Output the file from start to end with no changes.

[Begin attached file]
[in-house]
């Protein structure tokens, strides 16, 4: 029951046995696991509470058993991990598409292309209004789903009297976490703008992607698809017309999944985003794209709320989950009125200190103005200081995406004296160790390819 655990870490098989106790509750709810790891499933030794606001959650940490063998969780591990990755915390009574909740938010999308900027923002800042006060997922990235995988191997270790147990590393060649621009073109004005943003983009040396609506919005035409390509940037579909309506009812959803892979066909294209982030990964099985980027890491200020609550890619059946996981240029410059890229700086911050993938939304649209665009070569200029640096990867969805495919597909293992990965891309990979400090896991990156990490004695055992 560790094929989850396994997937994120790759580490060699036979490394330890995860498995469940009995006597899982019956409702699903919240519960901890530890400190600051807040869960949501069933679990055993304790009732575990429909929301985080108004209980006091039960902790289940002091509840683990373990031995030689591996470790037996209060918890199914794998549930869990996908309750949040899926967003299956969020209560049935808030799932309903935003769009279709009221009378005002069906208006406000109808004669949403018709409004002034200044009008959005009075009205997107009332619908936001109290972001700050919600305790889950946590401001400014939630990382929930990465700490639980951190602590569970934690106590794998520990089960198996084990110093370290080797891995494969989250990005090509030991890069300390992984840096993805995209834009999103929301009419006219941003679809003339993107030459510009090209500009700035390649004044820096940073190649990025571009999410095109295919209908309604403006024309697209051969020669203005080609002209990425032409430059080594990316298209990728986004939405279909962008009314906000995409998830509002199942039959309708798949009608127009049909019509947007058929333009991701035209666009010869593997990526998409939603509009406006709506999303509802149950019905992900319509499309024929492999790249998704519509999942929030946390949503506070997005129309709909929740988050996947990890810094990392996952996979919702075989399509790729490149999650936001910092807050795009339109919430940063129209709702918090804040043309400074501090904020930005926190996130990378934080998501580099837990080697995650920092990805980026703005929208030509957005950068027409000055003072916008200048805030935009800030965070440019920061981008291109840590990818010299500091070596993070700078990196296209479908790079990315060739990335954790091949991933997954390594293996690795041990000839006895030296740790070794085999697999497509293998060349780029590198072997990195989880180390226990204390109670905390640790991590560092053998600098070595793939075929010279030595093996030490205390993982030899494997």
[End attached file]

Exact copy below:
[in-house]
């Protein structure tokens, strides 16, 4: 029951046995696991509470058993991990598409292309209004789903009297976490703008992607698809017309999944985003794209709320989950009125200190103005200081995406004296160790390819 655990870490098989106790509750709810790891499933030794606001959650940490063998969780591990990755915390009574909740938010999308900027923002800042006060997922990235995988191997270790147990590393060649621009073109004005943003983009040396609506919005035409390509940037579909309506009812959803892979066909294209982030990964099985980027890491200020609550890619059946996981240029410059890229700086911050993938939304649209665009070569200029640096990867969805495919597909293992990965891309990979400090896991990156990490004695055992 560790094929989850396994997937994120790759580490060699036979490394330890995860498995469940009995006597899982019956409702699903919240519960901890530890400190600051807040869960949501069933679990055993304790009732575990429909929301985080108004209980006091039960902790289940002091509840683990373990031995030689591996470790037996209060918890199914794998549930869990996908309750949040899926967003299956969020209560049935808030799932309903935003769009279709009221009378005002069906208006406000109808004669949403018709409004002034200044009008959005009075009205997107009332619908936001109290972001700050919600305790889950946590401001400014939630990382929930990465700490639980951190602590569970934690106590794998520990089960198996084990110093370290080797891995494969989250990005090509030991890069300390992984840096993805995209834009999103929301009419006219941003679809003339993107030459510009090209500009700035390649004044820096940073190649990025571009999410095109295919209908309604403006024309697209051969020669203005080609002209990425032409430059080594990316298209990728986004939405279909962008009314906000995409998830509002199942039959309708798949009608127009049909019509947007058929333009991701035209666009010869593997990526998409939603509009406006709506999303509802149950019905992900319509499309024929492999790249998704519509999942929030946390949503506070997005129309709909929740988050996947990890810094990392996952996979919702075989399509790729490149999650936001910092807050795009339109919430940063129209709702918090804040043309400074501090904020930005926190996130990378934080998501580099837990080697995650920092990805980026703005929208030509957005950068027409000055003072916008200048805030935009800030965070440019920061981008291109840590990818010299500091070596993070700078990196296209479908790079990315060739990335954790091949991933997954390594293996690795041990000839006895030296740790070794085999697999497509293998060349780029590198072997990195989880180390226990204390109670905390640790991590560092053998600098070595793939075929010279030595093996030490205390993982030899494997």